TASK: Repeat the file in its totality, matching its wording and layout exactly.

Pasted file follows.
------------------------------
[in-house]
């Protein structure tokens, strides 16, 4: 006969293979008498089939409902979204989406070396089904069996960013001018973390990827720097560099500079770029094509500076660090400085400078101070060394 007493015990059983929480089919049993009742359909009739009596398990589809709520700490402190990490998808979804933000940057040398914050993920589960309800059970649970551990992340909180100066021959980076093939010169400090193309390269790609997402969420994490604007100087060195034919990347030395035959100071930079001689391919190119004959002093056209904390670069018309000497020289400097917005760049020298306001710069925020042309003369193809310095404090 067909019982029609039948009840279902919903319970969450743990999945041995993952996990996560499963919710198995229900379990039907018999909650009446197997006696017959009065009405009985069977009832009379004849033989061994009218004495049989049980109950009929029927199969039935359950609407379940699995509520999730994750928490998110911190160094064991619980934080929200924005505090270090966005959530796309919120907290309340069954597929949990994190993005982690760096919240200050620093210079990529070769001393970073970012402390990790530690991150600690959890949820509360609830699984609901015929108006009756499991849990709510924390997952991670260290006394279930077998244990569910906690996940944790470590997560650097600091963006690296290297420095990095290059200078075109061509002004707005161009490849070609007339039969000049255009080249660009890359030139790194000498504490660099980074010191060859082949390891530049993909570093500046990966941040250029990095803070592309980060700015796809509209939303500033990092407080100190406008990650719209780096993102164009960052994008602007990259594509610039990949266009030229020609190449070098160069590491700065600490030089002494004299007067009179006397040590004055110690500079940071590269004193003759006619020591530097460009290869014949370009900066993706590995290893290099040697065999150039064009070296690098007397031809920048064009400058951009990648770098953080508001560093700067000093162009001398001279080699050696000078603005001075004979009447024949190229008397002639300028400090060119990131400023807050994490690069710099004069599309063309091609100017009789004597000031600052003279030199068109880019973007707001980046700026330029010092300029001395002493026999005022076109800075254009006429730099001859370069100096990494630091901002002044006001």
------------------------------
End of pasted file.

[in-house]
């Protein structure tokens, strides 16, 4: 006969293979008498089939409902979204989406070396089904069996960013001018973390990827720097560099500079770029094509500076660090400085400078101070060394 007493015990059983929480089919049993009742359909009739009596398990589809709520700490402190990490998808979804933000940057040398914050993920589960309800059970649970551990992340909180100066021959980076093939010169400090193309390269790609997402969420994490604007100087060195034919990347030395035959100071930079001689391919190119004959002093056209904390670069018309000497020289400097917005760049020298306001710069925020042309003369193809310095404090 067909019982029609039948009840279902919903319970969450743990999945041995993952996990996560499963919710198995229900379990039907018999909650009446197997006696017959009065009405009985069977009832009379004849033989061994009218004495049989049980109950009929029927199969039935359950609407379940699995509520999730994750928490998110911190160094064991619980934080929200924005505090270090966005959530796309919120907290309340069954597929949990994190993005982690760096919240200050620093210079990529070769001393970073970012402390990790530690991150600690959890949820509360609830699984609901015929108006009756499991849990709510924390997952991670260290006394279930077998244990569910906690996940944790470590997560650097600091963006690296290297420095990095290059200078075109061509002004707005161009490849070609007339039969000049255009080249660009890359030139790194000498504490660099980074010191060859082949390891530049993909570093500046990966941040250029990095803070592309980060700015796809509209939303500033990092407080100190406008990650719209780096993102164009960052994008602007990259594509610039990949266009030229020609190449070098160069590491700065600490030089002494004299007067009179006397040590004055110690500079940071590269004193003759006619020591530097460009290869014949370009900066993706590995290893290099040697065999150039064009070296690098007397031809920048064009400058951009990648770098953080508001560093700067000093162009001398001279080699050696000078603005001075004979009447024949190229008397002639300028400090060119990131400023807050994490690069710099004069599309063309091609100017009789004597000031600052003279030199068109880019973007707001980046700026330029010092300029001395002493026999005022076109800075254009006429730099001859370069100096990494630091901002002044006001």